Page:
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Robert James Fischer vs Boris Spassky
"Best by Protest" (game of the day Feb-20-07)
Fischer - Spassky World Championship Match (1972)  ·  Queen's Gambit Declined: Tartakower Defense. Exchange Variation (D59)  ·  1-0
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Given 116 times; par: 61 [what's this?]

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Kibitzer's Corner
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Premium Chessgames Member
  john barleycorn: <peterh99: I can't believe the guy who says Fine's book was bad because he was able to buy it for $2 at a yard sale! I'm sure works by Shakespeare, Plato, and Garry Kasparov show up at yard sales....>

well, used and rare books of quality won't sell at 2 US. And Fine is definitely not up there with Shakespeare and Plato. :-) with Kasparov? yes, imho.

Premium Chessgames Member
  keypusher: <peterh99: I can't believe the guy who says Fine's book was bad because he was able to buy it for $2 at a yard sale! I'm sure works by Shakespeare, Plato, and Garry Kasparov show up at yard sales....>

It was Reshevsky's book that <Howard> bought at an estate sale. And that's not why he thought it (and Fine's book) were bad. He thought they were bad because they stunk.

Premium Chessgames Member
  TheFocus: <keypusher> <He thought they were bad because they stunk.>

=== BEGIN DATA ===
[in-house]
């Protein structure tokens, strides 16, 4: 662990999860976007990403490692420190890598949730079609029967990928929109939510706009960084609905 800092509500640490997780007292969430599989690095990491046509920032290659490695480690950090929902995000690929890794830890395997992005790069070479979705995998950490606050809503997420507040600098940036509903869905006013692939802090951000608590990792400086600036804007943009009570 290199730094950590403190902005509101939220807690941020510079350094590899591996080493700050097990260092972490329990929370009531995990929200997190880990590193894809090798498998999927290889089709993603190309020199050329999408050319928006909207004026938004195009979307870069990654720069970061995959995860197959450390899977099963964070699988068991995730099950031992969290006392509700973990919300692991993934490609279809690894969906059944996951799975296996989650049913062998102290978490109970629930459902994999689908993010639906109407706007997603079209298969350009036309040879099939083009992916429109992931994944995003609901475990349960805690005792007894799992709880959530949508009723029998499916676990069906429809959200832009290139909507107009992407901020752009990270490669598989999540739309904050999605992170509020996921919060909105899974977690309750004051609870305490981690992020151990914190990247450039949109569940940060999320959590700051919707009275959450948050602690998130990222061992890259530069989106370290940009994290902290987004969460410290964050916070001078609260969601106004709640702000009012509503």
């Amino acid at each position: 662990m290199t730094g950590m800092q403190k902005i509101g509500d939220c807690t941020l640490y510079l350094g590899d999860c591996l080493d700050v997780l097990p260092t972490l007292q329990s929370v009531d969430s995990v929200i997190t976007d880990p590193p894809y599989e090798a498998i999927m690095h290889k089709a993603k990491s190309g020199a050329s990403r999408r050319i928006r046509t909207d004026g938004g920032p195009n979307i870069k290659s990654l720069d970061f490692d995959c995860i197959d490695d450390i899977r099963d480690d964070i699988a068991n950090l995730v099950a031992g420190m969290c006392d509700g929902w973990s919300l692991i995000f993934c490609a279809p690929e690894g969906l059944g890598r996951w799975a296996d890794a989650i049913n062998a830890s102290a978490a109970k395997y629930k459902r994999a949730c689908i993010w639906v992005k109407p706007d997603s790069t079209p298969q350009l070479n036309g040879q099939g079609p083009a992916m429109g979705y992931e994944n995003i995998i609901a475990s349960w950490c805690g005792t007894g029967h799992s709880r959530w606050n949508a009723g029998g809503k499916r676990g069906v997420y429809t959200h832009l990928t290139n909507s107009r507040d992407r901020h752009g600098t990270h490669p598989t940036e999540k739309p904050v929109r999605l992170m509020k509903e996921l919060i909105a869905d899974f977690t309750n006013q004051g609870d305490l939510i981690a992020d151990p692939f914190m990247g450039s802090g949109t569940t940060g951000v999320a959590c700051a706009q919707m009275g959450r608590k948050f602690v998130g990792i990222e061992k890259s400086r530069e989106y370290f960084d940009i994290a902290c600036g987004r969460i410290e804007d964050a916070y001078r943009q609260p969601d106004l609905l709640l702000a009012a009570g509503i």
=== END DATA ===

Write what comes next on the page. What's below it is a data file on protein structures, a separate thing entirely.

Because they do stink. Fine's book is just a hair better than Reshevsky's, but that is a thin hair.

Premium Chessgames Member
  diceman: <TheFocus:

I have about 15 books on the match. The Reshevsky, the Fine, and the NY Times one were the worst of the worst.>

I had a Fine pamphlet on the Fischer-Petrosian Candidates Match.

That really stunk.

Mar-04-16  Howard: If you re-read my comment from February 25, you'll see that I did not buy Reshevsky's "book"---not even for a measly two bucks.

As for Peterh99's comment, I certainly wasn't implying that all of Fine's books were bad. His well-known work Ideas Behind the Chess Openings, for example, was reasonably good IMO--I had that book for many years.

But his "book" on Fischer-Spassky was simply atrocious. Incidentally, one might want to check out Jeremy Silman's website to see his review of it. Case closed !!

Mar-04-16  Ulhumbrus: The books on the match by both Fine and Gligorich are very good, and well worth buying, as is the book written by Reshevsky.
Mar-04-16  Howard: No problem with the Gligoric book, for I've seen that, too.

But the "books" by the other two, you have to be kidding !!! But, to each his own.

Premium Chessgames Member
  john barleycorn: Why has there never been a book by Fischer or Spassky on this match?